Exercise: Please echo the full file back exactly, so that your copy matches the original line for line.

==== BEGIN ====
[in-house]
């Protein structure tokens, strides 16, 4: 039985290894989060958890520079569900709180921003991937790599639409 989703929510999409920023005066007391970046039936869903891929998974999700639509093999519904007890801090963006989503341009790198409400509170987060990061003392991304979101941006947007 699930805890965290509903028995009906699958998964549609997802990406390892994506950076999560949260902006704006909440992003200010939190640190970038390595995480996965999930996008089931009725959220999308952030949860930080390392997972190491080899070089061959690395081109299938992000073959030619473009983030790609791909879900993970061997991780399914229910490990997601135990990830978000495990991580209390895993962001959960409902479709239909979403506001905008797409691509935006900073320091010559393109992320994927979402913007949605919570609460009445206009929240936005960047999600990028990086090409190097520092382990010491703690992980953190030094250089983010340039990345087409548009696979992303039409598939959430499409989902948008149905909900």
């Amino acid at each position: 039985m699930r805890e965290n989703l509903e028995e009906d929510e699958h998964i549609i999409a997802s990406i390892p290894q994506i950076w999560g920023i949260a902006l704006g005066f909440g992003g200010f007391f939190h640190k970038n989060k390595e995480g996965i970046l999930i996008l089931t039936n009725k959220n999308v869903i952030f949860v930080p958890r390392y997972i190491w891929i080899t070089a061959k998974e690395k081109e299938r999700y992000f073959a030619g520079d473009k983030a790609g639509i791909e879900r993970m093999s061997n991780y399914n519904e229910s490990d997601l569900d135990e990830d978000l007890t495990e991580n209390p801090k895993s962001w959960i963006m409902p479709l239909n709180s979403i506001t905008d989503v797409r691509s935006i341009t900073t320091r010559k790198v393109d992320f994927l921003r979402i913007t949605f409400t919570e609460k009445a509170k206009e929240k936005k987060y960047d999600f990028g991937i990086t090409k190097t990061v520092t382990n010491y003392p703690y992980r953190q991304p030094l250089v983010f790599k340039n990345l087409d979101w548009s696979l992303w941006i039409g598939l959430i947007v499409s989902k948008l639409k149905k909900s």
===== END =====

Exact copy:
[in-house]
């Protein structure tokens, strides 16, 4: 039985290894989060958890520079569900709180921003991937790599639409 989703929510999409920023005066007391970046039936869903891929998974999700639509093999519904007890801090963006989503341009790198409400509170987060990061003392991304979101941006947007 699930805890965290509903028995009906699958998964549609997802990406390892994506950076999560949260902006704006909440992003200010939190640190970038390595995480996965999930996008089931009725959220999308952030949860930080390392997972190491080899070089061959690395081109299938992000073959030619473009983030790609791909879900993970061997991780399914229910490990997601135990990830978000495990991580209390895993962001959960409902479709239909979403506001905008797409691509935006900073320091010559393109992320994927979402913007949605919570609460009445206009929240936005960047999600990028990086090409190097520092382990010491703690992980953190030094250089983010340039990345087409548009696979992303039409598939959430499409989902948008149905909900």
């Amino acid at each position: 039985m699930r805890e965290n989703l509903e028995e009906d929510e699958h998964i549609i999409a997802s990406i390892p290894q994506i950076w999560g920023i949260a902006l704006g005066f909440g992003g200010f007391f939190h640190k970038n989060k390595e995480g996965i970046l999930i996008l089931t039936n009725k959220n999308v869903i952030f949860v930080p958890r390392y997972i190491w891929i080899t070089a061959k998974e690395k081109e299938r999700y992000f073959a030619g520079d473009k983030a790609g639509i791909e879900r993970m093999s061997n991780y399914n519904e229910s490990d997601l569900d135990e990830d978000l007890t495990e991580n209390p801090k895993s962001w959960i963006m409902p479709l239909n709180s979403i506001t905008d989503v797409r691509s935006i341009t900073t320091r010559k790198v393109d992320f994927l921003r979402i913007t949605f409400t919570e609460k009445a509170k206009e929240k936005k987060y960047d999600f990028g991937i990086t090409k190097t990061v520092t382990n010491y003392p703690y992980r953190q991304p030094l250089v983010f790599k340039n990345l087409d979101w548009s696979l992303w941006i039409g598939l959430i947007v499409s989902k948008l639409k149905k909900s």